003 Select and apply appropriate processes so that a material meets a number of complex requirements. KCT C/M13
004 Provide a critical comparison of the suitability of a number of materials for an existing or proposed application, taking into account the environmental and societal impacts of the solutions. KCT C7

Attributes Developed

C - Cognitive/analytical

K - Subject knowledge

T - Transferable skills

P - Professional/Practical skills

Methods of Teaching / Learning

The learning and teaching strategy is designed to:

(i) Consolidate an understanding of the relationships between microstructure, processing and properties, (ii) evaluate the specific advantages and disadvantages of the major materials classes as engineering materials, and (iii) explore materials selection as an engineering problem. These three areas are achieved principally through lectures and tutorial classes. During the first 6 weeks, this is evaluated by a summative assignment.

The learning and teaching methods include lectures, tutorials, captured content, guided learning (module blog) and independent learning.


Indicated Lecture Hours (which may also include seminars, tutorials, workshops and other contact time) are approximate and may include in-class tests where one or more of these are an assessment on the module. In-class tests are scheduled/organised separately to taught content and will be published on to student personal timetables, where they apply to taken modules, as soon as they are finalised by central administration. This will usually be after the initial publication of the teaching timetable for the relevant semester.

Reading list
Upon accessing the reading list, please search for the module using the module code: ENG3164

Other information

The School of Mechanical Engineering Sciences is committed to developing graduates with strengths in Employability, Digital Capabilities, Global and Cultural Capabilities, Sustainability, and Resourcefulness and Resilience. This module is designed to allow students to develop knowledge, skills, and capabilities in the following areas:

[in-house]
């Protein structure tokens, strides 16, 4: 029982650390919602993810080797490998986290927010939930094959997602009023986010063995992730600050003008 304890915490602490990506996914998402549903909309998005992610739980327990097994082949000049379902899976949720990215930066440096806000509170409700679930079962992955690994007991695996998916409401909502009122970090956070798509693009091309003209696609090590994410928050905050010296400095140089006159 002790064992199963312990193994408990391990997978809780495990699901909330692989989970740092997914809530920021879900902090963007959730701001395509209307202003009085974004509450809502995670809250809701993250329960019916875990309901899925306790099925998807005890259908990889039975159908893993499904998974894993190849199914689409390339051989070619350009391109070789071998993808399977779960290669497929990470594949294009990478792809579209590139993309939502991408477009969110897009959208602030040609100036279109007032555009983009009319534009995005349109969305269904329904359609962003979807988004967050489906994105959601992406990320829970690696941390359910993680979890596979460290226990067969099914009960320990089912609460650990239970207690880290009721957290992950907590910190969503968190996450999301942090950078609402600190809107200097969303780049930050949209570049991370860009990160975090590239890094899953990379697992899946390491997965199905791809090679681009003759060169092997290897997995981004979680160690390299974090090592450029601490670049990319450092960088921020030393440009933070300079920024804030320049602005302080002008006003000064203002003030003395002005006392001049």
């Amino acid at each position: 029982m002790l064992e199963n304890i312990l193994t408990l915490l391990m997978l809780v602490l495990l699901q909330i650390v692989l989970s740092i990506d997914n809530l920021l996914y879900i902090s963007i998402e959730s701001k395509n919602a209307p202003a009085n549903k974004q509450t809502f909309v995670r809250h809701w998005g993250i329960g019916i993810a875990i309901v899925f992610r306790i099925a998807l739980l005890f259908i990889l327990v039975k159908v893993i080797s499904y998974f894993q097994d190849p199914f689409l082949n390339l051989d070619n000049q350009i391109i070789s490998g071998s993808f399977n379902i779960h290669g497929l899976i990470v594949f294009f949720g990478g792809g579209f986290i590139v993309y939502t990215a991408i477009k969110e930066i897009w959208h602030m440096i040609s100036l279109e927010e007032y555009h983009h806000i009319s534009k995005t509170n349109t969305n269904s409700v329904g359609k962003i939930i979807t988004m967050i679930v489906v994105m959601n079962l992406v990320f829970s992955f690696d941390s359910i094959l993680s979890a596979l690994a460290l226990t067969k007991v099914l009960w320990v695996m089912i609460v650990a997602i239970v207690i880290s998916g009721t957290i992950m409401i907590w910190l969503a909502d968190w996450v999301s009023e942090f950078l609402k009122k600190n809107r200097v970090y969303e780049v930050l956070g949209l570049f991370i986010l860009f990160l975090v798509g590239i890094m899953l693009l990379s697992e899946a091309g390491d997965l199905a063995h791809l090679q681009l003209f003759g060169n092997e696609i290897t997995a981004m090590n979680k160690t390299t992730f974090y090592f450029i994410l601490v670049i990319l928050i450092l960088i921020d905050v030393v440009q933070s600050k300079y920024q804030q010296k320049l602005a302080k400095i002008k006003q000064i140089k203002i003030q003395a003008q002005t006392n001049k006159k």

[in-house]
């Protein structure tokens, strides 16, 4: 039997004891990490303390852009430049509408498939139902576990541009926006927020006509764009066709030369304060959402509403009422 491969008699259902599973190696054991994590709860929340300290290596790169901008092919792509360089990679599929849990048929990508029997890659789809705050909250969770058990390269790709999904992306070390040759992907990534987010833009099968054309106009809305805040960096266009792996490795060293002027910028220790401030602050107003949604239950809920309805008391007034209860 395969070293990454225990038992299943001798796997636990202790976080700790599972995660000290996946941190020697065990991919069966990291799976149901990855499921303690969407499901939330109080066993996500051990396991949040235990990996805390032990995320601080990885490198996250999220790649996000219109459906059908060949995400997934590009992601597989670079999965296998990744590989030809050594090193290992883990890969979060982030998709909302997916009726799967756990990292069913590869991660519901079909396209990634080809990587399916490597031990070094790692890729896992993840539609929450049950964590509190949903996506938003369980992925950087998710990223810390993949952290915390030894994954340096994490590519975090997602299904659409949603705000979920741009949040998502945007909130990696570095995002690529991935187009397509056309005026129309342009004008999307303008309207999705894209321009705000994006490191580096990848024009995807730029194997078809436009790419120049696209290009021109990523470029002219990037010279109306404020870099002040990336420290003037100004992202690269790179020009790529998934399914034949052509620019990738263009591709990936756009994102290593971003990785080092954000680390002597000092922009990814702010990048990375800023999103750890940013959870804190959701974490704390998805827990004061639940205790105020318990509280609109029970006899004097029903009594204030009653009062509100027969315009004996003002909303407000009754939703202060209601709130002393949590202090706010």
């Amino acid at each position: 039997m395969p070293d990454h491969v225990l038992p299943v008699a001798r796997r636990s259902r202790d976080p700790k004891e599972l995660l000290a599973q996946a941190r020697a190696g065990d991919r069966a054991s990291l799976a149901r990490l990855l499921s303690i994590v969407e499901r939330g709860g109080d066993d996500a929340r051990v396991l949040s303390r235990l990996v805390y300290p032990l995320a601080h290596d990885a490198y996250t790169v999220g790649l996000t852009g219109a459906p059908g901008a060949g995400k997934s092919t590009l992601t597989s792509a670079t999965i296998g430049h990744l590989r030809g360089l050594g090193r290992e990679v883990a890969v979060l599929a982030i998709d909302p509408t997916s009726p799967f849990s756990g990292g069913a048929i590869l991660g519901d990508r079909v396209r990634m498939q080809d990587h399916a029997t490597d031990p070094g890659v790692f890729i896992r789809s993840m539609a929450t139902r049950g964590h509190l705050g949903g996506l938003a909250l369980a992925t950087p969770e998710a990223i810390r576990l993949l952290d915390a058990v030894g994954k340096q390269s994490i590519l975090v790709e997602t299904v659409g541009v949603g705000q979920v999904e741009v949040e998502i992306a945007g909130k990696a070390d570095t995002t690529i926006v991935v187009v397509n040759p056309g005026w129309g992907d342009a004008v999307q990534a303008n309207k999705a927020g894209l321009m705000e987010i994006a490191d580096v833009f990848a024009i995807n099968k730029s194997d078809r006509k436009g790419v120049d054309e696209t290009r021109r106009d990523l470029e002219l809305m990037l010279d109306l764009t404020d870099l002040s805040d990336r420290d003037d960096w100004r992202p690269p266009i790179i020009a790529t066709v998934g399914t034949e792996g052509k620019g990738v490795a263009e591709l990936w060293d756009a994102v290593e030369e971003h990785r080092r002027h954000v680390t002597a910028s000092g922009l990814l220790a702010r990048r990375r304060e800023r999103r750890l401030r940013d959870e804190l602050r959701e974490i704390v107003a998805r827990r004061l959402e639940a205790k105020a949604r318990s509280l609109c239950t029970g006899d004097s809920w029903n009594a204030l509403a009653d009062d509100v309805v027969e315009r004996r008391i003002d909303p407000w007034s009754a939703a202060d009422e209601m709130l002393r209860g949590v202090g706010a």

Digital capabilities: The students will use MS Word in preparing their assessment. The assessment also makes use of data requiring the use of MS Excel. The classroom elements will include some discussion about the use, strengths, and pitfalls of AI to generate narrative material and answer advanced technical questions.

Employability: The assessment is designed to enhance life-long learning research skills and making a narrative argument. Both skills are essential professional engineering careers.

Sustainability: The exploration of materials in this module makes frequent reference to the limitations posed on engineering materials posed by scarce resources as well as the impact of materials manufacture on the environment. Some attention is paid to ageing processes that limit material’s lifetime. Life cycle analysis, whilst not examined in detail, is explored for each material class in terms of reuse, recycling, and end of life issues.

Resourcefulness and resilience: Students will discuss research methods for addressing their bespoke assessment. This will include evaluating a range of sources including textbooks, journals, blogs, AI chat bots, news articles and documentary archives.

Programmes this module appears in

Programme Semester Classification Qualifying conditions
Mechanical Engineering BEng (Hons) 1 Optional A weighted aggregate mark of 40% is required to pass the module
Mechanical Engineering MEng 1 Optional A weighted aggregate mark of 40% is required to pass the module
Automotive Engineering BEng (Hons) 1 Optional A weighted aggregate mark of 40% is required to pass the module
Automotive Engineering MEng 1 Optional A weighted aggregate mark of 40% is required to pass the module
Aerospace Engineering BEng (Hons) 1 Optional A weighted aggregate mark of 40% is required to pass the module
Aerospace Engineering MEng 1 Optional A weighted aggregate mark of 40% is required to pass the module

Please note that the information detailed within this record is accurate at the time of publishing and may be subject to change. This record contains information for the most up to date version of the programme / module for the 2024/5 academic year.